Johnny Depp's wife Amber Heard avoids jail in dog smuggling case

Actor Johnny Depp's wife Amber Heard has avoided jail after pleading guilty to providing a false immigration document amid allegations she smuggled the couple's dogs into Australia.

Johnny Depp's wife Amber Heard avoids jail in dog smuggling case

Actor Johnny Depp's wife Amber Heard has avoided jail after pleading guilty to providing a false immigration document amid allegations she smuggled the couple's dogs into Australia.

Prosecutors in Queensland state dropped two more serious charges that Heard illegally imported the Yorkshire terriers, Pistol and Boo, into the country last year, when Depp was filming the fifth movie in the Pirates Of The Caribbean series.

A conviction on the illegal importation counts could have sent the actress to prison for up to 10 years.

The false documents charge carries a maximum penalty of a year in jail and a fine of more than 10,000 Australian dollars (€6,774).

But magistrate Bernadette Callaghan sentenced Heard instead to a one month good behaviour bond.

She will have to pay a 1,000 Australian dollars fine (€680) if she violates the conditions of the bond over the next month.

The couple was swarmed by reporters when they arrived at court today.

They said little apart from Depp responding "fine, thank you," to reporters shouting questions about how they - and Pistol and Boo - were doing.

But Depp and Heard made a videotaped apology that was played in court during the hearing.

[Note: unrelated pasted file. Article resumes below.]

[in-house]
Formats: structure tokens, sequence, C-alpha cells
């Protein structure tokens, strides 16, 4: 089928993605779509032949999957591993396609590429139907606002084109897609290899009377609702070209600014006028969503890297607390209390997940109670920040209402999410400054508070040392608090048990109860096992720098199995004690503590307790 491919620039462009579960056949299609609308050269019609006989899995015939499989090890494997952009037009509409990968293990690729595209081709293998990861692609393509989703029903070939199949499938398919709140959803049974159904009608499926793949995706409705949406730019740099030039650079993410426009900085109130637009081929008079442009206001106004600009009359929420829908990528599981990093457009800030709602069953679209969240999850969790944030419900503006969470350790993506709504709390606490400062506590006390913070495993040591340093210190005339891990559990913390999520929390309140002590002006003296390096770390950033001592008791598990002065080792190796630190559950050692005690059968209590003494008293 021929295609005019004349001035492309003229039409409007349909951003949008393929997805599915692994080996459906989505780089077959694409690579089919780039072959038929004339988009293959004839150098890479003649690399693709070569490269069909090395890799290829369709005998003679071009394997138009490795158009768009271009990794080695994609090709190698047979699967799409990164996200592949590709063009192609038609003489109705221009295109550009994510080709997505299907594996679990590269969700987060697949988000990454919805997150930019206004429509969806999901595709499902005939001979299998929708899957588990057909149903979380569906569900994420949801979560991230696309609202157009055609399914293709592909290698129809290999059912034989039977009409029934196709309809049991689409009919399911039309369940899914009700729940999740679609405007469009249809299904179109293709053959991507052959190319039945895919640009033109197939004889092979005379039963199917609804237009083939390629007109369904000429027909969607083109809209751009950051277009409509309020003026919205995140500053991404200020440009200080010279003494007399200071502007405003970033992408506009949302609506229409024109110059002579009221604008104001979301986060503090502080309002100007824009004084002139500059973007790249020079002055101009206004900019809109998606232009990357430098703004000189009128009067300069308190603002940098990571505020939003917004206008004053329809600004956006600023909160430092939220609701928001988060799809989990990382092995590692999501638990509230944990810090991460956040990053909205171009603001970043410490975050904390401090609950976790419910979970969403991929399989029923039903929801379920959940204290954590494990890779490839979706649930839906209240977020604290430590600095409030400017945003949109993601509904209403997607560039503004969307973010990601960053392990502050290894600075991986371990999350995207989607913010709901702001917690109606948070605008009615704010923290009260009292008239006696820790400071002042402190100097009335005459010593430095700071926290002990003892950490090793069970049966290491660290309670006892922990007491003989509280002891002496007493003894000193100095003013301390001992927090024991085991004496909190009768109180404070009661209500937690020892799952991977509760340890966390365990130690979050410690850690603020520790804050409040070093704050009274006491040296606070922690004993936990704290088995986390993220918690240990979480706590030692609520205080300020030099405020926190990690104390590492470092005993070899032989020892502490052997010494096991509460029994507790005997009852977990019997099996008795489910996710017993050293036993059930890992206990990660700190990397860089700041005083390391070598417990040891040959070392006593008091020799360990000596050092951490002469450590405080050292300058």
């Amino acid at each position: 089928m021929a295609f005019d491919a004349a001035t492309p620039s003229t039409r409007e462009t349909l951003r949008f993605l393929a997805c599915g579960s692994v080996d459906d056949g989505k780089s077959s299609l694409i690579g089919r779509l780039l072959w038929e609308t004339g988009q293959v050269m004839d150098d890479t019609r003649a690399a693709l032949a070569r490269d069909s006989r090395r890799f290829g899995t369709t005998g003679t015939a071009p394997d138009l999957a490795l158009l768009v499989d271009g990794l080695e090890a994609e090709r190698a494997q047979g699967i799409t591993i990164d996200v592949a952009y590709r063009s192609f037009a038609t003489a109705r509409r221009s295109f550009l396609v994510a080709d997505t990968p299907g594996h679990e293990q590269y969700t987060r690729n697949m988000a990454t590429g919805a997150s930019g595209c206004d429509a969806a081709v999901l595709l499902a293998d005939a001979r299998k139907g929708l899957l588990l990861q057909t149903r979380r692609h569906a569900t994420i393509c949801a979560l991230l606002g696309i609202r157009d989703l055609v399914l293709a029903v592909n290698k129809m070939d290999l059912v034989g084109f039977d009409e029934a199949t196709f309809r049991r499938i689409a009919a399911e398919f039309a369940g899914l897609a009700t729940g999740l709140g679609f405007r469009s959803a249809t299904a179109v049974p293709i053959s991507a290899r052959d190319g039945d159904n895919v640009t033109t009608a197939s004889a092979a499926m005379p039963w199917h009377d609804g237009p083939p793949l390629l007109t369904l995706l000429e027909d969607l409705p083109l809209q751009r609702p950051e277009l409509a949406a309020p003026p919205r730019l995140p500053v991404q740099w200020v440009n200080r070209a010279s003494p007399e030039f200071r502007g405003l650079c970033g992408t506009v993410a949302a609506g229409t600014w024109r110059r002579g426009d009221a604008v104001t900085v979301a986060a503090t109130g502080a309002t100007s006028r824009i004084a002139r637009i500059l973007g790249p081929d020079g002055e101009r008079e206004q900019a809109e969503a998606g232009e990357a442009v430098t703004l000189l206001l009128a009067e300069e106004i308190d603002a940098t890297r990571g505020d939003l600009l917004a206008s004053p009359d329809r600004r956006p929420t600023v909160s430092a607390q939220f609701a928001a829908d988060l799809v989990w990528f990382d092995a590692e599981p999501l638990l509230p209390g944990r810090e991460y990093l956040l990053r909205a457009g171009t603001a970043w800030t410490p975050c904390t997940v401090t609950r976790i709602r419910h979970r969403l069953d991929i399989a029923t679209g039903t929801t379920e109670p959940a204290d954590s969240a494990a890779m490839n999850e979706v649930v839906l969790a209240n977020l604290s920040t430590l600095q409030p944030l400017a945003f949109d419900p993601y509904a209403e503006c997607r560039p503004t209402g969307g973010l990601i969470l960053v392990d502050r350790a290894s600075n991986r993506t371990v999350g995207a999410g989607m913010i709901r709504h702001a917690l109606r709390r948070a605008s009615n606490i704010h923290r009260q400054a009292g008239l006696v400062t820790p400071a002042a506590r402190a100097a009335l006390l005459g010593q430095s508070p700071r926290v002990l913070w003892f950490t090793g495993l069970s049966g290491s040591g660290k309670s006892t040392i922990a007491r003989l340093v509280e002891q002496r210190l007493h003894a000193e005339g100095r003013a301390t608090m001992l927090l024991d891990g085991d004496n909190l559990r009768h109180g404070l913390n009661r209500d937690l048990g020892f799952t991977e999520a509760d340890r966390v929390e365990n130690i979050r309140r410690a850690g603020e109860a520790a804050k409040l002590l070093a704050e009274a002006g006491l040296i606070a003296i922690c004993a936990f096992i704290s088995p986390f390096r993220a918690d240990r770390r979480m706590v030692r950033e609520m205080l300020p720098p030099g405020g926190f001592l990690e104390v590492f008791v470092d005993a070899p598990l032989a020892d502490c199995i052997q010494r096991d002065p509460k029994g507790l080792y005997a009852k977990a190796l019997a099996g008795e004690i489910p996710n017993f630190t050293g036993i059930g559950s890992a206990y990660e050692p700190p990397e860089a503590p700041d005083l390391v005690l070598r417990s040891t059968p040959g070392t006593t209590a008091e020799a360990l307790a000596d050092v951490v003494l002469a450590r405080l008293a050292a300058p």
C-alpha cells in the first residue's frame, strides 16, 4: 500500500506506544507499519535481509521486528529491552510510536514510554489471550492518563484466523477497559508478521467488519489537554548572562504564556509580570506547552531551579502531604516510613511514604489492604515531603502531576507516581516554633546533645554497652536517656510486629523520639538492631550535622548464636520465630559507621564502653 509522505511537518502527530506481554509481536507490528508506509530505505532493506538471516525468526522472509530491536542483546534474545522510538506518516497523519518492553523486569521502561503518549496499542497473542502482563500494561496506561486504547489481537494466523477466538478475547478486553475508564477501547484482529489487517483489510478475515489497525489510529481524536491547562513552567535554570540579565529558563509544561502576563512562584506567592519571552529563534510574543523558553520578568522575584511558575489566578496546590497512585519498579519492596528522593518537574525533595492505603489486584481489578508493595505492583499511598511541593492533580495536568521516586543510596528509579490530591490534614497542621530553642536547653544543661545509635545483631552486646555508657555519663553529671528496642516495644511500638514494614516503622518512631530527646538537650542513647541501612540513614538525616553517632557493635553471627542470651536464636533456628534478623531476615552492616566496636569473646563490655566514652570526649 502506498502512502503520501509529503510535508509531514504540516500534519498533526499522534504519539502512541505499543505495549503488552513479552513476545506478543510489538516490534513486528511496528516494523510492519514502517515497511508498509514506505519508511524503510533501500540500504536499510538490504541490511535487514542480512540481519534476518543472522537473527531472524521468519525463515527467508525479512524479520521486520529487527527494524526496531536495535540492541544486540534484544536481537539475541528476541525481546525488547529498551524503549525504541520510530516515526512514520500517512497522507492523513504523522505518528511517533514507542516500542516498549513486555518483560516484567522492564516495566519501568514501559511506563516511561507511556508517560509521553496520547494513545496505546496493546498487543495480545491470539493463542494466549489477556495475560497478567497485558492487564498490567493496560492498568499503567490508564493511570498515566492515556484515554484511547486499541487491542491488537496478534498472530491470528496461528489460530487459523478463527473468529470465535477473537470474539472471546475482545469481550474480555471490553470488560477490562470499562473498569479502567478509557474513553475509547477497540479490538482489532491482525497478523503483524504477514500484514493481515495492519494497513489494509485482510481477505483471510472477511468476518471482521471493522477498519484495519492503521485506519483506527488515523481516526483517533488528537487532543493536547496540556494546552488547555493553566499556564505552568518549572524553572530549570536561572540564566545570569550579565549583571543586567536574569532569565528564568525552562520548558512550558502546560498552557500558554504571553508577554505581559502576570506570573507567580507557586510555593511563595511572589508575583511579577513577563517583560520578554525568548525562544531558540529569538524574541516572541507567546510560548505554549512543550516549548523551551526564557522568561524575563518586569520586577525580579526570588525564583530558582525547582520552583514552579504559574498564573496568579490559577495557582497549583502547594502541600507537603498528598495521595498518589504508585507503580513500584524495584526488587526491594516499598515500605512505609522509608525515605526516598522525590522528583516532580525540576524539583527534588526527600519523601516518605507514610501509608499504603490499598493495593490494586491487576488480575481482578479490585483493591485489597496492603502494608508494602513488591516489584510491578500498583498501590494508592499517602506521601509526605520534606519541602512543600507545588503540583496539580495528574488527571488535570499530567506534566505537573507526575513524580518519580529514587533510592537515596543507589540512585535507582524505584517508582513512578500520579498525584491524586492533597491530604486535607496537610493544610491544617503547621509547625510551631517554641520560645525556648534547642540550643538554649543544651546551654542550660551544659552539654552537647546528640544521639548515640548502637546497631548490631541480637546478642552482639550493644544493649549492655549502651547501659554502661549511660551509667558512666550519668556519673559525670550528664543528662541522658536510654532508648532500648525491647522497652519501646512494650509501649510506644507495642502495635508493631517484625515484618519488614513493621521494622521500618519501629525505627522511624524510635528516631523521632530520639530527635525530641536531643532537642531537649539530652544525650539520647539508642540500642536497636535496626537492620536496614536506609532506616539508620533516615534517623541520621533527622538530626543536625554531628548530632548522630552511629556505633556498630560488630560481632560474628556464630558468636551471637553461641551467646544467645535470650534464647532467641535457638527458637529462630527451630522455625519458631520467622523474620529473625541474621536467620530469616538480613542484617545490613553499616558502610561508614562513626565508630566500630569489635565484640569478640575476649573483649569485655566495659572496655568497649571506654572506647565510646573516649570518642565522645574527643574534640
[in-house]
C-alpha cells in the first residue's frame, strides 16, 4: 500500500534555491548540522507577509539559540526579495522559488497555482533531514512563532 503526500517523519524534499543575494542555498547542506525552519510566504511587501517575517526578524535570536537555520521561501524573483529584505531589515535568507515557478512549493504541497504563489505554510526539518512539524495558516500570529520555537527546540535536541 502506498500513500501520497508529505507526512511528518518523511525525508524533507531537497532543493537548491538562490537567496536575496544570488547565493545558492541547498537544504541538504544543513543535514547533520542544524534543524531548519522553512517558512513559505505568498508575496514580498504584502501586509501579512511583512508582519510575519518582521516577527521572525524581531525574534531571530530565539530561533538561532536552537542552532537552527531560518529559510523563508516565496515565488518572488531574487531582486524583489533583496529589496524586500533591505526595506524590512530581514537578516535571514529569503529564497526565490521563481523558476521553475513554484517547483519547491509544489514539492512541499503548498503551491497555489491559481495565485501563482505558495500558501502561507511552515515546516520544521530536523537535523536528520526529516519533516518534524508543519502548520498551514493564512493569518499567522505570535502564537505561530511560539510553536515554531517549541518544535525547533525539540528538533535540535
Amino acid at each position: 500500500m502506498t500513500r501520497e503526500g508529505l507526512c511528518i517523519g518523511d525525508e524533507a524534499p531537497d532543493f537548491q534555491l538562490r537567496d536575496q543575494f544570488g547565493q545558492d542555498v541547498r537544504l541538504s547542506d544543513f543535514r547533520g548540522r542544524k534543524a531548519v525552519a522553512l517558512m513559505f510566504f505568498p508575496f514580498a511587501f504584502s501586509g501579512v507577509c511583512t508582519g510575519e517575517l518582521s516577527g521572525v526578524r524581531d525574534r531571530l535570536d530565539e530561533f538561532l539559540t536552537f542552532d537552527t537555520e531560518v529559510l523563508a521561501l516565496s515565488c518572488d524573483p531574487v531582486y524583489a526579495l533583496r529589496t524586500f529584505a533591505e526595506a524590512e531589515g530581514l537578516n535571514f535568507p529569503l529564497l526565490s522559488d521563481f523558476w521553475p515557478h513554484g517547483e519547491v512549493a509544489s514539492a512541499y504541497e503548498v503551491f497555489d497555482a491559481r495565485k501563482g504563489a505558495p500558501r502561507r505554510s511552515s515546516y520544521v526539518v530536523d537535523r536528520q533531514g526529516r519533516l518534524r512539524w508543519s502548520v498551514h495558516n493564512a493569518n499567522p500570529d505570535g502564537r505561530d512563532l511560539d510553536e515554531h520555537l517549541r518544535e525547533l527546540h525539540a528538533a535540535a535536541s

"If you disrespect Australian law they will tell you firmly," Depp says.

Heard's lawyer, Jeremy Kirk, told the court that his client never meant to lie on her incoming passenger card by failing to declare she had animals with her.

He said she was simply jetlagged and assumed her assistants had sorted out the paperwork.

Prosecutor Peter Callaghan said ignorance and fatigue were no excuse.

"The laws apply to everyone," he said.

The debacle over the dogs began last May, when agriculture minister Barnaby Joyce accused Depp of smuggling the tiny terriers aboard his private jet when he returned to Australia to resume filming.

Australia has strict quarantine regulations to prevent diseases such as rabies from spreading to its shores. Bringing pets into the country involves applying for a permit and quarantine on arrival of at least 10 days.

Mr Joyce said at the time: "If we start letting movie stars - even though they've been the sexiest man alive twice - to come into our nation (with pets), then why don't we just break the laws for everybody?"

Depp and Heard were given 72 hours to send Pistol and Boo back to the US, with officials warning that the dogs would otherwise be put down. The pooches boarded a flight home just hours before the deadline ran out.

The comments by Joyce, who is now deputy prime minister, elevated what might otherwise have been a local row into a global delight for comedians and broadcasters.

One newspaper ran a "doggie death countdown ticker" on its website that marked the hours remaining before the dogs had to flee the country, and comedian John Oliver dedicated a more than six-minute segment to lampooning the ordeal.

Depp himself poked fun at the drama during a press conference in Venice last year where he was asked if he planned to take the dogs for a gondola ride.

"No," he replied. "I killed my dogs and ate them, under direct orders from some kind of, I don't know, sweaty, big-gutted man from Australia."

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